In general, Koreans seem to be under the impression that a pregnant woman cannot work. Coming from the west where women continue working and my entire life hearing the story of how my mother worked up until the day of my birth, I naturally found this insulting. As a freelancer that takes odd jobs, I found it better not to mention that I was pregnant before I showed up for jobs. Once I got to the location and they saw my belly well of course management showed some hesitation but, I persisted and explained that westerners and Koreans have a different idea of what we can and can’t do during pregnancy and I wouldn’t have taken the job if I thought I couldn’t fulfill the expectations of my employers. Of course maternity leave exists in the States but when I say that pregnant women don’t work in Korea, I mean from the start. Two of my pregnant Korean friends immediately took off from work as soon as they found out they were pregnant. This is not always the case, but it’s not uncommon either. My point, don’t be surprised when your Korean friends, family or co-workers express surprise or shock that you wish to continue working, if that is indeed what you wish to do.
Also on this note, though maternity leave exists under law here in Korea and you can get up to three months, you will most likely have to fight for it. Read up on your rights and know what they are going in to any meeting with your employer who will most likely not know what your rights are, due to women often quitting jobs when they become pregnant, or they will try to tell you you cannot get maternity leave, but you can. I would recommend knowing your rights concerning this and thinking about what you plan to do before you even bring up the topic of being pregnant at work. Be prepared.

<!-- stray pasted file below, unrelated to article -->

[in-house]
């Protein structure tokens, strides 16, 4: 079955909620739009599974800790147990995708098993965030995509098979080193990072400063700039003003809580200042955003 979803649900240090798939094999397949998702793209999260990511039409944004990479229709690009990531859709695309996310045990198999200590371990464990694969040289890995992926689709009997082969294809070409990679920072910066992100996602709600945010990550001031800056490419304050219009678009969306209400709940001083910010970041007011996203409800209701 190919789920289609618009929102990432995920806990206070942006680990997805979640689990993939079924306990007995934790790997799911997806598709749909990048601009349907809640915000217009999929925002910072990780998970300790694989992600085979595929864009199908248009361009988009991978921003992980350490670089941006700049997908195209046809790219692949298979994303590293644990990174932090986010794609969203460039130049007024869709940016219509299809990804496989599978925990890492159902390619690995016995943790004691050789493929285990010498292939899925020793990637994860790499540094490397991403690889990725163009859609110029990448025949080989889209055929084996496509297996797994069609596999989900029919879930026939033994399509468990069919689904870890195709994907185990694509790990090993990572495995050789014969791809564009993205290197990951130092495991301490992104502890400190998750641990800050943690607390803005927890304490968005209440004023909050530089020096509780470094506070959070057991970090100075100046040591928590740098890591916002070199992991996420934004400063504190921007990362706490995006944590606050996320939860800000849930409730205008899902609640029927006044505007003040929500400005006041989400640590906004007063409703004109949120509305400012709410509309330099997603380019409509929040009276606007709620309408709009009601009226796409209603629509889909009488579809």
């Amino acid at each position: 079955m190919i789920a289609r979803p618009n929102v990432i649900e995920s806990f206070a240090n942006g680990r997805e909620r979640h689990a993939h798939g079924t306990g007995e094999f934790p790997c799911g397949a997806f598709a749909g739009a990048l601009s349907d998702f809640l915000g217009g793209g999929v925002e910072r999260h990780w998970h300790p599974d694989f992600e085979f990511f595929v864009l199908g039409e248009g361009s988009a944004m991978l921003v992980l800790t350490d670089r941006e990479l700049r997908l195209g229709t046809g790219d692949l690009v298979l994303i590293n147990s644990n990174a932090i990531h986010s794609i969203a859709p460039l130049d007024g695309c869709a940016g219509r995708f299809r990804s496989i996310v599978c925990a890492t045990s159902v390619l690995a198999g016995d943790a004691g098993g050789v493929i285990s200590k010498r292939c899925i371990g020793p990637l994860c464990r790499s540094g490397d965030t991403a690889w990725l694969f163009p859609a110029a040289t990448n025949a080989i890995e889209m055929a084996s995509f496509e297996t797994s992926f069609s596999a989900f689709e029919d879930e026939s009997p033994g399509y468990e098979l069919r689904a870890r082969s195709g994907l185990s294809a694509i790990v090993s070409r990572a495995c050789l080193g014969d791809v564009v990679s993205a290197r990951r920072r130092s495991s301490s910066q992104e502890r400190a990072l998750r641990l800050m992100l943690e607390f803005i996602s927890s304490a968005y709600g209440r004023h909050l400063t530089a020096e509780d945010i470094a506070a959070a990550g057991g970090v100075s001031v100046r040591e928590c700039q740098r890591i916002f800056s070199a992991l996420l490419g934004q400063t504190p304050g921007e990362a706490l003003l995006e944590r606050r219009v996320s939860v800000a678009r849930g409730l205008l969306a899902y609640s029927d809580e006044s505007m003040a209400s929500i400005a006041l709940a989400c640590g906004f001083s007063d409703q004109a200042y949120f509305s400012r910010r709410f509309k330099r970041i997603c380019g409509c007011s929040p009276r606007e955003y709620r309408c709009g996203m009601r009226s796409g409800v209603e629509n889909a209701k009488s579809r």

Another difference I found after becoming pregnant was that multiple people told me I should stop exercising. I’m not a vigorous exerciser but I enjoy jogging, yoga, biking, hiking and just generally being outside and being active. I listen to my body and from what I had read, maintaining some sort of exercise while pregnant is healthy. That’s a western attitude toward being pregnant, however. Here, pre-natal yoga comes in the second trimester and walking in the third trimester, but before that you may hear people continuously tell you to sit down when all you want to do is get off your butt and take a walk. Even in my second trimester my doctor was telling me I should try to stop exercising and I insisted that I was fine. She was polite, but I know she would have preferred if I just wasn’t exercising at all. I didn’t look at it as exercising so much as the need for me to get some built up energy out of my system.